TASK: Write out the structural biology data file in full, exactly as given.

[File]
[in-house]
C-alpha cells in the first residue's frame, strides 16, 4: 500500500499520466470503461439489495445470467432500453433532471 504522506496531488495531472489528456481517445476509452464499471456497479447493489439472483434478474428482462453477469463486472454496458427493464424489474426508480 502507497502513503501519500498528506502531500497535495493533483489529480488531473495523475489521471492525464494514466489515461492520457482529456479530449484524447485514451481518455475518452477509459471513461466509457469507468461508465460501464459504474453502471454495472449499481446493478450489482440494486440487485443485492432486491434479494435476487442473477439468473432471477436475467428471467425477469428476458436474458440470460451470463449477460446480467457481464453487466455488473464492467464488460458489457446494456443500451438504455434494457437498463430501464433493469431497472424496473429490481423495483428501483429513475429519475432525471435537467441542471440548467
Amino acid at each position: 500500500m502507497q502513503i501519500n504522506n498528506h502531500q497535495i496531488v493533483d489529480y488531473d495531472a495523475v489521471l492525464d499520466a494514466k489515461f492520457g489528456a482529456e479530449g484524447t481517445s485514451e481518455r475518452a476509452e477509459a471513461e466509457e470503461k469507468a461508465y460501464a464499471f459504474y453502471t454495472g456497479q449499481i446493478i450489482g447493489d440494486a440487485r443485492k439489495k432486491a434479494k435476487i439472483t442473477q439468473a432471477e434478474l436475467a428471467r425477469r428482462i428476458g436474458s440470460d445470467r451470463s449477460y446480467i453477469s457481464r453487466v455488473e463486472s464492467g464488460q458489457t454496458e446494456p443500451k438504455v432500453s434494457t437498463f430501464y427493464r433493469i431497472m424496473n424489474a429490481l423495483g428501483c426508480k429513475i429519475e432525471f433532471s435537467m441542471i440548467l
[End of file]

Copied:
[in-house]
C-alpha cells in the first residue's frame, strides 16, 4: 500500500499520466470503461439489495445470467432500453433532471 504522506496531488495531472489528456481517445476509452464499471456497479447493489439472483434478474428482462453477469463486472454496458427493464424489474426508480 502507497502513503501519500498528506502531500497535495493533483489529480488531473495523475489521471492525464494514466489515461492520457482529456479530449484524447485514451481518455475518452477509459471513461466509457469507468461508465460501464459504474453502471454495472449499481446493478450489482440494486440487485443485492432486491434479494435476487442473477439468473432471477436475467428471467425477469428476458436474458440470460451470463449477460446480467457481464453487466455488473464492467464488460458489457446494456443500451438504455434494457437498463430501464433493469431497472424496473429490481423495483428501483429513475429519475432525471435537467441542471440548467
Amino acid at each position: 500500500m502507497q502513503i501519500n504522506n498528506h502531500q497535495i496531488v493533483d489529480y488531473d495531472a495523475v489521471l492525464d499520466a494514466k489515461f492520457g489528456a482529456e479530449g484524447t481517445s485514451e481518455r475518452a476509452e477509459a471513461e466509457e470503461k469507468a461508465y460501464a464499471f459504474y453502471t454495472g456497479q449499481i446493478i450489482g447493489d440494486a440487485r443485492k439489495k432486491a434479494k435476487i439472483t442473477q439468473a432471477e434478474l436475467a428471467r425477469r428482462i428476458g436474458s440470460d445470467r451470463s449477460y446480467i453477469s457481464r453487466v455488473e463486472s464492467g464488460q458489457t454496458e446494456p443500451k438504455v432500453s434494457t437498463f430501464y427493464r433493469i431497472m424496473n424489474a429490481l423495483g428501483c426508480k429513475i429519475e432525471f433532471s435537467m441542471i440548467l